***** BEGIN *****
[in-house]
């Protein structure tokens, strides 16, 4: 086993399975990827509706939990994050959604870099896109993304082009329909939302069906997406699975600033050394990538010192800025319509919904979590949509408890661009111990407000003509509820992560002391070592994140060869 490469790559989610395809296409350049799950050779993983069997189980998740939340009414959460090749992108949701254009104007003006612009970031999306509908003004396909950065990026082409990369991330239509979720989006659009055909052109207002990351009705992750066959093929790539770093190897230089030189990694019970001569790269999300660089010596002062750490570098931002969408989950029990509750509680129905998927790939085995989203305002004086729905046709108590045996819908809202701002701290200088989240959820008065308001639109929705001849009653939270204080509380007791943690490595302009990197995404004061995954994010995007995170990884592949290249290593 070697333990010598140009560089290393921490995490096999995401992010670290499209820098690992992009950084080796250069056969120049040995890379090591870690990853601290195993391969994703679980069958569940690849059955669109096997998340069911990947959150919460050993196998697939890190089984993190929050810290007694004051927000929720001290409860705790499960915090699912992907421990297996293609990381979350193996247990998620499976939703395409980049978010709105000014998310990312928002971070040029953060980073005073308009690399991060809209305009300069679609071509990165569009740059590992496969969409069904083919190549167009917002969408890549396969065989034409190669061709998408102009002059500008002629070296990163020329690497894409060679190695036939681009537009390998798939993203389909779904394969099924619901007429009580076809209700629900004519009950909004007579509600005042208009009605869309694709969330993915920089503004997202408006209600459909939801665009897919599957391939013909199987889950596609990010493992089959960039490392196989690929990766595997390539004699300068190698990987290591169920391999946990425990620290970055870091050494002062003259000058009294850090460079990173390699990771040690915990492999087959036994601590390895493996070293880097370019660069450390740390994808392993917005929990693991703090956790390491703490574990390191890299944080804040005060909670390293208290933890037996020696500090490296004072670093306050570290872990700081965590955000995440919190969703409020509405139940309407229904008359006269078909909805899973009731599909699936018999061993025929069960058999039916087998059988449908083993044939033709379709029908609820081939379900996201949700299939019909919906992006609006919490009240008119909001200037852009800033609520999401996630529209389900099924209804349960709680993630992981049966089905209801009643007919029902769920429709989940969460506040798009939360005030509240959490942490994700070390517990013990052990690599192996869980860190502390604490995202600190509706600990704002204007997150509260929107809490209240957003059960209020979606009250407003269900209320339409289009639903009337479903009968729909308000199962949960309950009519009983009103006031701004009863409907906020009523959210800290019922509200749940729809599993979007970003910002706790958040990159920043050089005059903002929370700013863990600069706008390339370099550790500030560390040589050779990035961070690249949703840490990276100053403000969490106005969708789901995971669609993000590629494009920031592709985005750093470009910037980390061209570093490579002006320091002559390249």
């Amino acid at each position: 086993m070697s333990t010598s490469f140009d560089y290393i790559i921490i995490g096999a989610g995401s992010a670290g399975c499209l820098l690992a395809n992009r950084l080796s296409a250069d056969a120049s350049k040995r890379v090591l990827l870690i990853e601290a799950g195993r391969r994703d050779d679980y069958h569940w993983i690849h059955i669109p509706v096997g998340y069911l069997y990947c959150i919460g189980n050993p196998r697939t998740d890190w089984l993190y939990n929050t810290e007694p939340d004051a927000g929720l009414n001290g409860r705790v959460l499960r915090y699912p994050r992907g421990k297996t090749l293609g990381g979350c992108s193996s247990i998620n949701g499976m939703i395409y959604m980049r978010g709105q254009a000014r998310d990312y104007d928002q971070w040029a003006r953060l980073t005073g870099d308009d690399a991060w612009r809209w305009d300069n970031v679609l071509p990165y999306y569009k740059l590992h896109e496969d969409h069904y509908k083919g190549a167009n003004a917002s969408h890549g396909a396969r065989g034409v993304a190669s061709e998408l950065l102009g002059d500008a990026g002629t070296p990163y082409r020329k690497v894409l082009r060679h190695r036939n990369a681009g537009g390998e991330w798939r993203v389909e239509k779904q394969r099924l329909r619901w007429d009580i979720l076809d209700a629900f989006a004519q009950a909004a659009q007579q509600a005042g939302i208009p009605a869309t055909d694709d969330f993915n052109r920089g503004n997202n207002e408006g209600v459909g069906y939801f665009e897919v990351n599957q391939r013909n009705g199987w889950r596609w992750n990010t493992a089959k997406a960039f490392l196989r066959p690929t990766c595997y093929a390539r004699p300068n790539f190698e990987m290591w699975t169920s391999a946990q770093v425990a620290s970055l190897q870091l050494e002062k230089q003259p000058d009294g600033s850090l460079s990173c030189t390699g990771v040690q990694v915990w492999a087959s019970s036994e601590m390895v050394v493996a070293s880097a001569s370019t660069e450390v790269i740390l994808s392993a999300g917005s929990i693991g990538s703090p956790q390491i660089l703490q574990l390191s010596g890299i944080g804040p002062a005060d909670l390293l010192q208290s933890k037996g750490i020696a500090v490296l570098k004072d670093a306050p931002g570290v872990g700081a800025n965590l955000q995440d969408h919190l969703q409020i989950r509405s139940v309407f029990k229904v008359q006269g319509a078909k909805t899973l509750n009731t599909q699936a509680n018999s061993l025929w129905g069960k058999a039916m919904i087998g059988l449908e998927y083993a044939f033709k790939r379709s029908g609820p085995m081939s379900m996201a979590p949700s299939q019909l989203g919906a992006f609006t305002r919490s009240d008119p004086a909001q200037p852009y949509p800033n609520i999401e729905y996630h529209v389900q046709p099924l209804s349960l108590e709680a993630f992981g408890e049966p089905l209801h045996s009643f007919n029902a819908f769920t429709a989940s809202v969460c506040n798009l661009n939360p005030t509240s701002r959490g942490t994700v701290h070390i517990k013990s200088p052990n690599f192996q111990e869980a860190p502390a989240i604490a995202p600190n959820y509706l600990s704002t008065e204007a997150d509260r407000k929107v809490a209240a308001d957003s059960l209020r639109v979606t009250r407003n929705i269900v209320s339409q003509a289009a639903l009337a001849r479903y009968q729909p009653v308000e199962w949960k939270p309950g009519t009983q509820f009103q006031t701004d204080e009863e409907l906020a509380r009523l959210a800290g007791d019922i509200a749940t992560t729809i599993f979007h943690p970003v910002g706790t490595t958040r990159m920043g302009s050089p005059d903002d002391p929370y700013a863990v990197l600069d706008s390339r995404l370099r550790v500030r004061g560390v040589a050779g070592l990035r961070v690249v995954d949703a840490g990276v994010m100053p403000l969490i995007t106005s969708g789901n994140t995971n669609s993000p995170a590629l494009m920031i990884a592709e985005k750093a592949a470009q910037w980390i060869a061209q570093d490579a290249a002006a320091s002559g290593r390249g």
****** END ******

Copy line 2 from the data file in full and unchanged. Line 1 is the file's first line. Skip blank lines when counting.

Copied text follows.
């Protein structure tokens, strides 16, 4: 086993399975990827509706939990994050959604870099896109993304082009329909939302069906997406699975600033050394990538010192800025319509919904979590949509408890661009111990407000003509509820992560002391070592994140060869 490469790559989610395809296409350049799950050779993983069997189980998740939340009414959460090749992108949701254009104007003006612009970031999306509908003004396909950065990026082409990369991330239509979720989006659009055909052109207002990351009705992750066959093929790539770093190897230089030189990694019970001569790269999300660089010596002062750490570098931002969408989950029990509750509680129905998927790939085995989203305002004086729905046709108590045996819908809202701002701290200088989240959820008065308001639109929705001849009653939270204080509380007791943690490595302009990197995404004061995954994010995007995170990884592949290249290593 070697333990010598140009560089290393921490995490096999995401992010670290499209820098690992992009950084080796250069056969120049040995890379090591870690990853601290195993391969994703679980069958569940690849059955669109096997998340069911990947959150919460050993196998697939890190089984993190929050810290007694004051927000929720001290409860705790499960915090699912992907421990297996293609990381979350193996247990998620499976939703395409980049978010709105000014998310990312928002971070040029953060980073005073308009690399991060809209305009300069679609071509990165569009740059590992496969969409069904083919190549167009917002969408890549396969065989034409190669061709998408102009002059500008002629070296990163020329690497894409060679190695036939681009537009390998798939993203389909779904394969099924619901007429009580076809209700629900004519009950909004007579509600005042208009009605869309694709969330993915920089503004997202408006209600459909939801665009897919599957391939013909199987889950596609990010493992089959960039490392196989690929990766595997390539004699300068190698990987290591169920391999946990425990620290970055870091050494002062003259000058009294850090460079990173390699990771040690915990492999087959036994601590390895493996070293880097370019660069450390740390994808392993917005929990693991703090956790390491703490574990390191890299944080804040005060909670390293208290933890037996020696500090490296004072670093306050570290872990700081965590955000995440919190969703409020509405139940309407229904008359006269078909909805899973009731599909699936018999061993025929069960058999039916087998059988449908083993044939033709379709029908609820081939379900996201949700299939019909919906992006609006919490009240008119909001200037852009800033609520999401996630529209389900099924209804349960709680993630992981049966089905209801009643007919029902769920429709989940969460506040798009939360005030509240959490942490994700070390517990013990052990690599192996869980860190502390604490995202600190509706600990704002204007997150509260929107809490209240957003059960209020979606009250407003269900209320339409289009639903009337479903009968729909308000199962949960309950009519009983009103006031701004009863409907906020009523959210800290019922509200749940729809599993979007970003910002706790958040990159920043050089005059903002929370700013863990600069706008390339370099550790500030560390040589050779990035961070690249949703840490990276100053403000969490106005969708789901995971669609993000590629494009920031592709985005750093470009910037980390061209570093490579002006320091002559390249």